'Fearing catastrophe': Dangerous goods on derailed train
Despite an estimated 8000 litres of diesel leaking from a derailed train this morning, emergency services believe it could have been much worse.
Among the carriages of the freight train, stretching almost 1500 metres long, were five containing dangerous goods including aerosols, resins, paints and contaminated waste water.
Zone Commander for Mid North Coast Fire and Rescue superintendent Rod Chetwynd said crews had recently confirmed the five carriages of concern were "upright and undamaged" on the track.
"We were fearing catastrophe this morning because of the dangerous goods and the possible threat to the environment," he said.
"But luckily the gods of the emergency services are on our side and kept those containers upright."
Mr Chetwynd said while it looked like a lot of the fuel had settled in the general area, the Environmental Protection Agency were already on site and taking precautionary measures to prevent spread of the diesel into the waterways.
Fearing the potential for contamination and on advice from the EPA, Clarence Valley Council have told anyone who sources water from the Orara River to "wait for further advice regarding river quality."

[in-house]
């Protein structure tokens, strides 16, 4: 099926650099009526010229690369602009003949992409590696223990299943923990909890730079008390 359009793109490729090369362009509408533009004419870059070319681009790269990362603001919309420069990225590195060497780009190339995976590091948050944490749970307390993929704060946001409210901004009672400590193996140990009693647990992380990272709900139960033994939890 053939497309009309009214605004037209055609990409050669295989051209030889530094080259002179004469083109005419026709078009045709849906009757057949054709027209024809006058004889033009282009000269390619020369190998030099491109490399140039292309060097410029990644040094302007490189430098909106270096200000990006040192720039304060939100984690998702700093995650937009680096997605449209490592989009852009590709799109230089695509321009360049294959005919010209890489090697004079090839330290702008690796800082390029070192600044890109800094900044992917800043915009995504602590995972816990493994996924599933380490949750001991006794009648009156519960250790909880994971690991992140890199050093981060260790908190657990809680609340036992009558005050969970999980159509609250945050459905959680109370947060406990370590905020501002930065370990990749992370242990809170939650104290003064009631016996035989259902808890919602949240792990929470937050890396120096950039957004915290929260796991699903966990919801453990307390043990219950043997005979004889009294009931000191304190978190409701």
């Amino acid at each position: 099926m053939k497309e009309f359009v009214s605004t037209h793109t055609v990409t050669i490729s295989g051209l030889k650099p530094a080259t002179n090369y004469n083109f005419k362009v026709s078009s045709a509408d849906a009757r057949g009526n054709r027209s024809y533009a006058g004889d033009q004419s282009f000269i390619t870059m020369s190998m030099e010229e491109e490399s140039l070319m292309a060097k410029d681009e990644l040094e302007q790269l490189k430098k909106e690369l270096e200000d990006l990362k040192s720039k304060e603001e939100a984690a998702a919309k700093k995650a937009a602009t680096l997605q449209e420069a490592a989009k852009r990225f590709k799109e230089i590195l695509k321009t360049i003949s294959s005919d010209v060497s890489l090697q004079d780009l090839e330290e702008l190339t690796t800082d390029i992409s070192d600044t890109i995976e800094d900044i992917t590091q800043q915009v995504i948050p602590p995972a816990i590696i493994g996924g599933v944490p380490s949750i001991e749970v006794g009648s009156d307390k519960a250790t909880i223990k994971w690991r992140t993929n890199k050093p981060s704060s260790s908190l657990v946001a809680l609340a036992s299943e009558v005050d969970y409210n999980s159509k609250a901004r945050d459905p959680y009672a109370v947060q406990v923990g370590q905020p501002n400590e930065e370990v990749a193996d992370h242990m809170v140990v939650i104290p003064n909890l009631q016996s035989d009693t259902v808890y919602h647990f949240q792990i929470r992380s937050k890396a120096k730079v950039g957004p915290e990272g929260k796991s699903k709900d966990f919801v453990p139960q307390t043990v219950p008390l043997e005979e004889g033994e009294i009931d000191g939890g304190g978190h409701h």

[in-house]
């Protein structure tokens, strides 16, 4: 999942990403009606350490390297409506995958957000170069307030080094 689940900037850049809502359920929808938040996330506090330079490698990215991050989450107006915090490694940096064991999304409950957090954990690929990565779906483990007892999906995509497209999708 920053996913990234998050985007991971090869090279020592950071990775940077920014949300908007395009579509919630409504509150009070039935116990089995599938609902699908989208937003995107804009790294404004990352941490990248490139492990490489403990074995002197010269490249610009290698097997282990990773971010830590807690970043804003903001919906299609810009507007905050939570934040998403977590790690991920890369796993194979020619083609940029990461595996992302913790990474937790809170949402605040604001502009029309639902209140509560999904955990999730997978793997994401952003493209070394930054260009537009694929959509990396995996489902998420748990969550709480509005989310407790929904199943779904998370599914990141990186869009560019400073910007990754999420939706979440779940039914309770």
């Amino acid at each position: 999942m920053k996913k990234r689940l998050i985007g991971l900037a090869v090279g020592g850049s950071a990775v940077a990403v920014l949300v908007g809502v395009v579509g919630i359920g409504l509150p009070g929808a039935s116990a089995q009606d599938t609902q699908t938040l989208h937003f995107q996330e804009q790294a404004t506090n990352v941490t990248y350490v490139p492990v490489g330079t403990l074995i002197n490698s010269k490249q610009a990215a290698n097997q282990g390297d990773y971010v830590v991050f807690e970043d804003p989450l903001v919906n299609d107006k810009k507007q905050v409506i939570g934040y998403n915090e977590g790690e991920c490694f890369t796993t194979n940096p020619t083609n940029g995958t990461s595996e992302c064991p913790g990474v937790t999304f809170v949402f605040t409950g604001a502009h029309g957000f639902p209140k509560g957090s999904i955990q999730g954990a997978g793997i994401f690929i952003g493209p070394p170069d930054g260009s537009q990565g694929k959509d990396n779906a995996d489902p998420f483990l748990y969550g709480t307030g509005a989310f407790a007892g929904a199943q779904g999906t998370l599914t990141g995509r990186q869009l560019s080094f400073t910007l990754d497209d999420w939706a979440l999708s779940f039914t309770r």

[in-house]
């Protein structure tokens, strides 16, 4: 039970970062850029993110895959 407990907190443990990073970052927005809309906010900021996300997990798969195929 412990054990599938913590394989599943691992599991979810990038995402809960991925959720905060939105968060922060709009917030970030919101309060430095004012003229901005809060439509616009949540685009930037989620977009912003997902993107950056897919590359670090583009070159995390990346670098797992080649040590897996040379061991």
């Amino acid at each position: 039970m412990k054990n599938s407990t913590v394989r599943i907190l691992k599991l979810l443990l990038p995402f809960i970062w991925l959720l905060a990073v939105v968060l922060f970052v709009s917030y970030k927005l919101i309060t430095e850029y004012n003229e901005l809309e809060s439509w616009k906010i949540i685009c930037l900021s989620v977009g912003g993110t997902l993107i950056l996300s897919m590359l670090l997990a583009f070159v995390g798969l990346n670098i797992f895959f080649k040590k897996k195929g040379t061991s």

Because of the remote nature of the crash site and the localised flooding, getting people and equipment into the area is expected to continue to hamper the recovery effort.
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Mr Chetwynd said even communication with those at the area was proving hard and he couldn't put a time frame on how long it would take to clean up.
"We really don't know how long this is going to go for. It is going to be completely dependent of weather.
"The carriages that have derailed and the locomotive on its side (is) in flooded paddocks of a farm on private land up there."